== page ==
When the wonderful Aaron Zelman passed away, Jews for the Preservation of Firearms Ownership fell upon hard times. The directors chose to sell it to someone they thought could keep it going. To the dismay of several members and workers, they chose to pass JPFO on to Alan Gottlieb.
Dismay, because Aaron — and a great many of us — regarded Gottlieb as a compromiser who is actually a danger to Second Amendment-protected human/civil rights.
Recently, JPFO ran a column by Richard Douglas, “How Do We Solve Gun Related Violence Without Sacrificing Our Rights?”. My reaction to that piece appearing on the JPFO site was:
“With JPFO publishing this utter BS, we can slip a generator drive belt around Aaron Zelman’s body and power the entire state of Wisconsin.”
Some have wondered why I objected to the column. Allow me to explain.
There are several problems, starting with endorsement of the Kansas City experiment (and the Project Exile it was testing). That included preemptive, no-cause intimidation visits and no-cause stop&frisks. People were being arrested for firearm possession, not for committing real crimes with firearms. The experiment was flawed anyway, since the starting demographics of the test and control beats were dissimilar, and they didn’t examine changing demographics.
Then the guy equates industry development of automotive technology to CDC sociological research, and concludes that inventing better brakes means the CDC should study “causes” gun violence. If the CDC did all the research into car crashes, they’d still be ignoring the young male demographic that the insurance and car rental industries already know are the main problem, while testing for the influence of existential angst on middle-aged women drivers, and banning automotive tech innovation.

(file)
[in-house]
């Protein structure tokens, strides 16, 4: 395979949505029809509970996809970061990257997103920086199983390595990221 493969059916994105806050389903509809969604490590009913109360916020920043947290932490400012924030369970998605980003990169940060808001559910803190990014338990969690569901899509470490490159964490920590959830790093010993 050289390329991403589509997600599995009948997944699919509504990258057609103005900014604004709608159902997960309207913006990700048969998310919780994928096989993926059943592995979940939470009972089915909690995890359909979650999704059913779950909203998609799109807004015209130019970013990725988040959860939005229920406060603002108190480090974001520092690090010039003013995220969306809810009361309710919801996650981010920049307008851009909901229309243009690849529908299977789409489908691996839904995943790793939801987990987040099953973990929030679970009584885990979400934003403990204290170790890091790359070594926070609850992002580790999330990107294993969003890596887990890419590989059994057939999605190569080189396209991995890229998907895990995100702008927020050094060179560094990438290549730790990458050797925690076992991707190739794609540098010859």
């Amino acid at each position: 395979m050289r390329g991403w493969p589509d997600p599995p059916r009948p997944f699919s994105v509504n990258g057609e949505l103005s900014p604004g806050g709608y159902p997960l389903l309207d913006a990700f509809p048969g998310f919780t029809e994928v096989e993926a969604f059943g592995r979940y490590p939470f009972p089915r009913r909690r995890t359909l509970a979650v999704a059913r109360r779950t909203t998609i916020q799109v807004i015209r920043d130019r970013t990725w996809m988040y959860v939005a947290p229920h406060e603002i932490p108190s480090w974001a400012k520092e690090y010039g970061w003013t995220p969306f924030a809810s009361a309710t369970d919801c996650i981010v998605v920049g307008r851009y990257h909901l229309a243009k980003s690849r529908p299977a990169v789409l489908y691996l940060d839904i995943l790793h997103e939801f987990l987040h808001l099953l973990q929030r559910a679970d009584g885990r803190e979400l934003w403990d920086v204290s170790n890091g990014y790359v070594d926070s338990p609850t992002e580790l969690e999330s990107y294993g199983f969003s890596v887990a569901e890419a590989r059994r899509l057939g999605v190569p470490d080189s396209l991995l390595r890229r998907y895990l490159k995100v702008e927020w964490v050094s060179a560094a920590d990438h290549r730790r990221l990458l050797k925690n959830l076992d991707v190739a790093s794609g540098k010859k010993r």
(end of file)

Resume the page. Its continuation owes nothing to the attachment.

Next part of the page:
He buys into the view that the Dickey Amendment shut down research. It didn’t even shut down CDC research; they just didn’t publish findings that didn’t support the anti-rights agenda.
Statistically speaking, we already know where “gun” violence occurs, who is doing it, to whom, when, and why. The only “research” needed for the overall problem is a field test: arrest, convict, and imprison; for real crimes against real people. Compare that to catch&release (ie- Chicago) and see which process lowers crime.
Outliers like public mass shootings unrelated to trafficking and gangs, or terrorism, may be worthy of actual study. I suggest looking for ways to spot problems without turning us into a totalitarian surveillance state. And since the state will always have an interest in expanding its power, that’s an automatic argument against having the state do the research.
From working with Aaron, I think he would have agreed with my assessment, and he would have seen this as more of why he disapproved of Gottlieb. The only way Aaron would have published that column would have been as a “know your enemy” warning.
Others, including David Codrea, also expressed outrage.
” JPFO founder Aaron Zelman strongly opposed such edicts:”
In the face of such criticism, JPFO appears to be backpedaling.
“It was a “guest opinion” piece, and, as JPFO sees it for what it is, and appreciates your reaction (along with your other work), there’s an official JPFO statement on the way for “the rest of the story,” as JPFO sees this particular subject matter. Thank you. All the best.”
If the Vichy JPFO disagreed with Douglas, and meant this as an opposition piece, they should have noted it at the time; not waited until they were criticized over it. Compare that to censorship of pro-2A writers by Gottlieb.
The forthcoming “official JPFO statement” should be interesting.